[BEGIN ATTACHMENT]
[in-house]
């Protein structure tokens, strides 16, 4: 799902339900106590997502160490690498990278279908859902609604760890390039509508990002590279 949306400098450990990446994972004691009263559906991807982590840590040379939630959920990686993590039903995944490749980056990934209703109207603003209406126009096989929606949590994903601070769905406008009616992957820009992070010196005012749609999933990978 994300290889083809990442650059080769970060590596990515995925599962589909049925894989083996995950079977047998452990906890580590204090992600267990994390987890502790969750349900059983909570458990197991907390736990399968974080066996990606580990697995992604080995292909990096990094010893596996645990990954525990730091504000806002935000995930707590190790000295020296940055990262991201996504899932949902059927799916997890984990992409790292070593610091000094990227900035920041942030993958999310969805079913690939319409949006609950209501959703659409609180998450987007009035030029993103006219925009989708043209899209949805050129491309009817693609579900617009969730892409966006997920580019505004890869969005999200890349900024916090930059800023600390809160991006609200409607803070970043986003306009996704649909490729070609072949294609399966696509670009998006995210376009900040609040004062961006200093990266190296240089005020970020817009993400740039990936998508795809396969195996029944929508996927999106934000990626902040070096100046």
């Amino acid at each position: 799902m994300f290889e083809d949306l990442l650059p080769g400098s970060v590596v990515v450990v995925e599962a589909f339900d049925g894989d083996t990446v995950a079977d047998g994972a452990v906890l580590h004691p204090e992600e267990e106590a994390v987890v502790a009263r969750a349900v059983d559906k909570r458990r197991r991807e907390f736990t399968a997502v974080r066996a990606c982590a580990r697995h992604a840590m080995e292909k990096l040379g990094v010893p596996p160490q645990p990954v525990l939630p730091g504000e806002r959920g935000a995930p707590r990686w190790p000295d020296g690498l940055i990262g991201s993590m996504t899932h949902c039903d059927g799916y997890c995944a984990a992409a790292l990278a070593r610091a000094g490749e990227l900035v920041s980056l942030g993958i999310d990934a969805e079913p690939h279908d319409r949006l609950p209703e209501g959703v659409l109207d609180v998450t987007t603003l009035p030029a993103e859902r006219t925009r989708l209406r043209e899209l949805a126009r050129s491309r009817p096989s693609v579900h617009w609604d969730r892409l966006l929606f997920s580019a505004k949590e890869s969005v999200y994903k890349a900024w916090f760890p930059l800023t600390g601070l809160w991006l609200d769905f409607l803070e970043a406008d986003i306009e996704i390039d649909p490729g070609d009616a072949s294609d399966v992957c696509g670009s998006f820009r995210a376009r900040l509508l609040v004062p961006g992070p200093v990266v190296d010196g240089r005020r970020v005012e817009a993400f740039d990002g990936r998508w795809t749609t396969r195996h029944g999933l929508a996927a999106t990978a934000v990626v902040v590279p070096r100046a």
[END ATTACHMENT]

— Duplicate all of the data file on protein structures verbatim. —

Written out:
[in-house]
């Protein structure tokens, strides 16, 4: 799902339900106590997502160490690498990278279908859902609604760890390039509508990002590279 949306400098450990990446994972004691009263559906991807982590840590040379939630959920990686993590039903995944490749980056990934209703109207603003209406126009096989929606949590994903601070769905406008009616992957820009992070010196005012749609999933990978 994300290889083809990442650059080769970060590596990515995925599962589909049925894989083996995950079977047998452990906890580590204090992600267990994390987890502790969750349900059983909570458990197991907390736990399968974080066996990606580990697995992604080995292909990096990094010893596996645990990954525990730091504000806002935000995930707590190790000295020296940055990262991201996504899932949902059927799916997890984990992409790292070593610091000094990227900035920041942030993958999310969805079913690939319409949006609950209501959703659409609180998450987007009035030029993103006219925009989708043209899209949805050129491309009817693609579900617009969730892409966006997920580019505004890869969005999200890349900024916090930059800023600390809160991006609200409607803070970043986003306009996704649909490729070609072949294609399966696509670009998006995210376009900040609040004062961006200093990266190296240089005020970020817009993400740039990936998508795809396969195996029944929508996927999106934000990626902040070096100046």
């Amino acid at each position: 799902m994300f290889e083809d949306l990442l650059p080769g400098s970060v590596v990515v450990v995925e599962a589909f339900d049925g894989d083996t990446v995950a079977d047998g994972a452990v906890l580590h004691p204090e992600e267990e106590a994390v987890v502790a009263r969750a349900v059983d559906k909570r458990r197991r991807e907390f736990t399968a997502v974080r066996a990606c982590a580990r697995h992604a840590m080995e292909k990096l040379g990094v010893p596996p160490q645990p990954v525990l939630p730091g504000e806002r959920g935000a995930p707590r990686w190790p000295d020296g690498l940055i990262g991201s993590m996504t899932h949902c039903d059927g799916y997890c995944a984990a992409a790292l990278a070593r610091a000094g490749e990227l900035v920041s980056l942030g993958i999310d990934a969805e079913p690939h279908d319409r949006l609950p209703e209501g959703v659409l109207d609180v998450t987007t603003l009035p030029a993103e859902r006219t925009r989708l209406r043209e899209l949805a126009r050129s491309r009817p096989s693609v579900h617009w609604d969730r892409l966006l929606f997920s580019a505004k949590e890869s969005v999200y994903k890349a900024w916090f760890p930059l800023t600390g601070l809160w991006l609200d769905f409607l803070e970043a406008d986003i306009e996704i390039d649909p490729g070609d009616a072949s294609d399966v992957c696509g670009s998006f820009r995210a376009r900040l509508l609040v004062p961006g992070p200093v990266v190296d010196g240089r005020r970020v005012e817009a993400f740039d990002g990936r998508w795809t749609t396969r195996h029944g999933l929508a996927a999106t990978a934000v990626v902040v590279p070096r100046a």